No Turbans: Racism in Canada

As we meander through western Canada we see many interesting things. Some of them are in biffies. In a road-side rest area in Alberta near Ross Creek I saw a hand painted sign on a towel dispenser. It was a rough outline of Alberta with two words written inside–“No turbans.” That is my photograph of it. (I felt weird carrying a camera into a buffie)  It revealed an ugly side to Canada, far removed from the liberal tolerant people we like to think we are. Sadly, racism and hate seem to be on a sharp upswing in the countries of the west and Canada is not immune.

Canadians are often smug when they compare themselves to Americans. Canadians assumethey are better. Sadly, the evidence is not always so clearly in favor of Canada.

I think the most telling case was the case of Brian Sinclair in Winnipeg. He was a 45-year old indigenous man who died from an entirely treatable infection after being ignored for 34 hours in a city ER. It was a clear case of staff in the hospital obviously thinking (what a poor choice of words!) that Sinclair was just another drunken Indian waiting for help.

Then there was the case of the wife of a Winnipeg lawyer and city councilman Gord Steeves. His wife was discovered making a racist rant online. At the time he was the front runner in the race to be mayor of Winnipeg. This is what she posted: “I’m really tired of getting harassed by the drunken native guys downtown”, she wrote on Facebook.  Then she went on, “We all donate enough money to keep their sorry asses on welfare, so shut the f–k up and don’t ask me for another handout!” The former city councillor and long-serving, centrist politician didn’t bother apologizing. What was the point?

This is what Terry Glavin wrote in the Ottawa Citizen: “By almost every measurable indicator, the Aboriginal population in Canada is treated worse and lives with more hardship than the African-American population. All these facts tell us one thing: Canada has a race problem, too.”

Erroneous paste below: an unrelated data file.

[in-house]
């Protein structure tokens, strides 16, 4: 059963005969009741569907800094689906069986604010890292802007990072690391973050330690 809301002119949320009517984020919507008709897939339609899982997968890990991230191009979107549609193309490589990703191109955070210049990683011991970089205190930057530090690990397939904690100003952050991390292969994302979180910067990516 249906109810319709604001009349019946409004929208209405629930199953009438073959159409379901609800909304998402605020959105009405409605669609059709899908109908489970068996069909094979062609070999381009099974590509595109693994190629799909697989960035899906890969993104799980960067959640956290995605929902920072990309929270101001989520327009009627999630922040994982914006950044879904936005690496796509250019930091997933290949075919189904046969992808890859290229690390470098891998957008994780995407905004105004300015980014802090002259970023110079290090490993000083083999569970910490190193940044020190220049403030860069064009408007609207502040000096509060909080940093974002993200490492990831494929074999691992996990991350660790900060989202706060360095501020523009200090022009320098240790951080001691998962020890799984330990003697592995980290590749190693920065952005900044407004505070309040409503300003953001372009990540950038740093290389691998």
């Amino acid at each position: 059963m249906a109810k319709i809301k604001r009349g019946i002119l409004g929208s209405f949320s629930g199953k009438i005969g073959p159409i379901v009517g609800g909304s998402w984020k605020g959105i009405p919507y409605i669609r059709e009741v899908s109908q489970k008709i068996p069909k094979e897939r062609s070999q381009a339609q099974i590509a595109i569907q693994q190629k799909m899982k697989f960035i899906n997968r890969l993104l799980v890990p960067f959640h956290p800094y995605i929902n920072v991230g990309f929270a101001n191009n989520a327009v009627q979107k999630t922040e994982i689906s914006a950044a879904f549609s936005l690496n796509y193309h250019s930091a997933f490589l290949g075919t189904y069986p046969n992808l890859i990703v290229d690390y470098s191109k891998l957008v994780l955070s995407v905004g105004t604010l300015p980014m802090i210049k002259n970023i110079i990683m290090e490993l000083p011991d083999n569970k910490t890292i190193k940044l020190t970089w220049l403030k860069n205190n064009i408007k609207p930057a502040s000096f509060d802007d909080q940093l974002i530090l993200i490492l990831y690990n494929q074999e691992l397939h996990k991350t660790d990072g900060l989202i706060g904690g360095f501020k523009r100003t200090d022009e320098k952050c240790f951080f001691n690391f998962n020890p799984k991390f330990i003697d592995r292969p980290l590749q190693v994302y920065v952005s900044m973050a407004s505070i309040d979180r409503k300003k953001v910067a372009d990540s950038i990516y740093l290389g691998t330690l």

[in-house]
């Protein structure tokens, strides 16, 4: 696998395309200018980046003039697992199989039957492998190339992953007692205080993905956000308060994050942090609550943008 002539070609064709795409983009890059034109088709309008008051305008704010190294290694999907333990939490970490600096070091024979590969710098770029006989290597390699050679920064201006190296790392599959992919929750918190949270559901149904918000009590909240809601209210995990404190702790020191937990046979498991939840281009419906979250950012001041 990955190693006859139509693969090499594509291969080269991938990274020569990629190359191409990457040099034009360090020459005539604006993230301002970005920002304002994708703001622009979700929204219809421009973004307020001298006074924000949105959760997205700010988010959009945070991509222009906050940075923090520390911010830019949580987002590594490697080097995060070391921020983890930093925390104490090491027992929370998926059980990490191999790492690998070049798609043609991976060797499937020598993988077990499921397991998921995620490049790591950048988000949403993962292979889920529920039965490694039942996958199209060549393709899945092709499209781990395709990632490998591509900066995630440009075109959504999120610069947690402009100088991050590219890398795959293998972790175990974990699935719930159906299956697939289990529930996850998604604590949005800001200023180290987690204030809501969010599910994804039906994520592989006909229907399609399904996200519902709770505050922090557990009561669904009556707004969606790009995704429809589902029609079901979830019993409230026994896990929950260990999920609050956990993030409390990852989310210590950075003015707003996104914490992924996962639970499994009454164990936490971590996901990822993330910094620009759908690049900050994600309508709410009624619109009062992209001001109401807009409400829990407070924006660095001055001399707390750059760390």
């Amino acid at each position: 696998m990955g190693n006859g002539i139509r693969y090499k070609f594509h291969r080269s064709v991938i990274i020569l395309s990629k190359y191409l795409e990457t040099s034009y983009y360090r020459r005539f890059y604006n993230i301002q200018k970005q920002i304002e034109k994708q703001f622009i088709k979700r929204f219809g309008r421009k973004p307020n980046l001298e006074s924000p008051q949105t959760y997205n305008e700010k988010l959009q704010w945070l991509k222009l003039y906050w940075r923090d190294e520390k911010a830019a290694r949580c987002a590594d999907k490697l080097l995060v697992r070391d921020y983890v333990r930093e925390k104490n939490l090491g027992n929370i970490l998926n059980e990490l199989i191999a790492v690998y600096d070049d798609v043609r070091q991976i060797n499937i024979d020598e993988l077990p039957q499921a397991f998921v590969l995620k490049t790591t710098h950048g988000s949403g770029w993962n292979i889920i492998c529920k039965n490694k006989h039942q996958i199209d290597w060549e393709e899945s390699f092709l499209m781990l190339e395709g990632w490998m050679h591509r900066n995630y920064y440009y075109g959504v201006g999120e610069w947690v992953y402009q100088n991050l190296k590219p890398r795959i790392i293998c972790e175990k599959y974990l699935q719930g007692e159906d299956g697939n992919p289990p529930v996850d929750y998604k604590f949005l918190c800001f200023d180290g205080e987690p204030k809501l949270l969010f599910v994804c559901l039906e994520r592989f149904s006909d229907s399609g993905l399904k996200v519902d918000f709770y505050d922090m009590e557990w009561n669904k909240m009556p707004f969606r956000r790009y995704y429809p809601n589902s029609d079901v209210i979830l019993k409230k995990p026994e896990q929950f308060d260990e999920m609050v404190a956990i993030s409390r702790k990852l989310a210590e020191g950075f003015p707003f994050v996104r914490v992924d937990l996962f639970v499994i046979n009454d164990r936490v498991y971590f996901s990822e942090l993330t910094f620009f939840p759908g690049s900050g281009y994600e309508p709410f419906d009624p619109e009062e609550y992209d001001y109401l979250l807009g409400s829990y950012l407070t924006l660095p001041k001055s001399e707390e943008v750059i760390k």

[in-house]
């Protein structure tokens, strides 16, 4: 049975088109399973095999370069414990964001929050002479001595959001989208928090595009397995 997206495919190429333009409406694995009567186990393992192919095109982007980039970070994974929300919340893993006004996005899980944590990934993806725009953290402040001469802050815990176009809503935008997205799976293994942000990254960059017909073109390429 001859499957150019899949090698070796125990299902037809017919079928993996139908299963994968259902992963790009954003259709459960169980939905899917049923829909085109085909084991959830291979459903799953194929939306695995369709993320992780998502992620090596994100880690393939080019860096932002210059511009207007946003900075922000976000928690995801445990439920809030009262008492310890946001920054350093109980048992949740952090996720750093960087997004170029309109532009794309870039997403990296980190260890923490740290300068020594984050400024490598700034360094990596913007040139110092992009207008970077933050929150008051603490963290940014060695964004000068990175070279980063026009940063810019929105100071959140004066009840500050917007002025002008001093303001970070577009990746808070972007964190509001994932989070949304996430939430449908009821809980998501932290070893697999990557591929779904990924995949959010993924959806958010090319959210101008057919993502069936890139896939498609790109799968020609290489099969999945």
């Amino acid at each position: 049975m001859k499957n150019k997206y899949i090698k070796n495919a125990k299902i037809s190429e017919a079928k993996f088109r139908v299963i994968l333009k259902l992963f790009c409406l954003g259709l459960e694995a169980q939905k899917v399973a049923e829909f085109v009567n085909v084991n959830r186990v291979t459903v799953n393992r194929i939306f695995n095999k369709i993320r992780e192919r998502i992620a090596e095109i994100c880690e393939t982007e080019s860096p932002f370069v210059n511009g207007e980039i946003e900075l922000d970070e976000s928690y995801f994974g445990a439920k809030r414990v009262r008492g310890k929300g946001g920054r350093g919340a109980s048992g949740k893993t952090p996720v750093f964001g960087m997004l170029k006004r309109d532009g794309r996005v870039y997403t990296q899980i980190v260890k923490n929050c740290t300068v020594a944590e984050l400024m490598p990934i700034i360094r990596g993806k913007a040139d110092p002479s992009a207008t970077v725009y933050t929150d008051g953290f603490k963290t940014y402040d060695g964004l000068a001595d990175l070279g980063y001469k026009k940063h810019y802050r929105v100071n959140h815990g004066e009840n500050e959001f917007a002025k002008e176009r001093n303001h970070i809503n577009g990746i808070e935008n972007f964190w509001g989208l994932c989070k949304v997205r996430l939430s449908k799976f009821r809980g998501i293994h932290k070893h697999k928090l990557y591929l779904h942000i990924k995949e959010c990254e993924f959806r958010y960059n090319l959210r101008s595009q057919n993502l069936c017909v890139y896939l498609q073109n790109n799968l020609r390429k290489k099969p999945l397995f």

Here are some shocking statistics and comparisons from Terry Glavin made a few years ago which are still pertinent:

“The median income of African-American men is about $31,000. Among white American men it’s $42,000. In Canada, the median annual income for Aboriginal people living off-reserve is $22,500 (among those living on Indian reserves it’s $14,000); the average annual income for Canadian wage workers in general is about $48,000.

The unemployment rate among working-age Aboriginal people in Canada is 13 per cent – more than twice the general jobless rate among working-age Canadians. This is every bit as wide a gap as between African-American men and white American men.

Comparing welfare rates makes Canada look far worse. Slightly more than 10 per cent of African-Americans are on welfare, but in Canada, roughly a third of Aboriginal people are on welfare or some other form of income assistance.

Canada looks worse again when we look inside the prisons. African-Americans make up only about 12 per cent of the U.S. population, but 40 per cent of the U.S. prison population is African-American. A mere four per cent of Canadians are Aboriginal, but more than 23 per cent of the inmate population in federal institutions are Aboriginal people – an incarceration r         ate 10 times higher than among non-Aboriginal people.

Things are going downhill, too. Over the past decade, the Aboriginal population in federal prisons has grown by more than 50 per cent. In Western Canada, two-thirds of the inmates in federal and provincial institutions are Aboriginal people.

About 28 per cent of African-Americans are stuck with something less than a high school education – half again higher than the rate among white people. In Canada, about 29 per cent of Aboriginal people have less than a high-school education, compared to 12 per cent of non-Aboriginal people.

While a third of African-American children entering high school will drop out – twice the rate of white kids – current drop-out rates indicate that more than half of Canada’s Aboriginal kids probably won’t finish high school. That’s a drop-out rate roughly six times higher than among non-Aboriginal kids.

On reserves, 74 per cent of schools are so dilapidated they lack such basic amenities as drinking water. More than half the schools function without a library, a gymnasium, a science laboratory, or a kitchen. Of Canada’s nearly 1.5 million Aboriginal people, about half are under 15 years of age.

“How long? Not long, because the arc of the moral universe is long, but it bends toward justice,” Martin Luther King proclaimed all those years ago.

African-Americans might be forgiven for every once in a while losing patience with how long it’s taking that arc to fully bend towards them. For Canada’s young Aboriginal people, it’s not clear that the arc of the moral universe is even bending in their direction at all.”

Obviously we still have a l long way to go.

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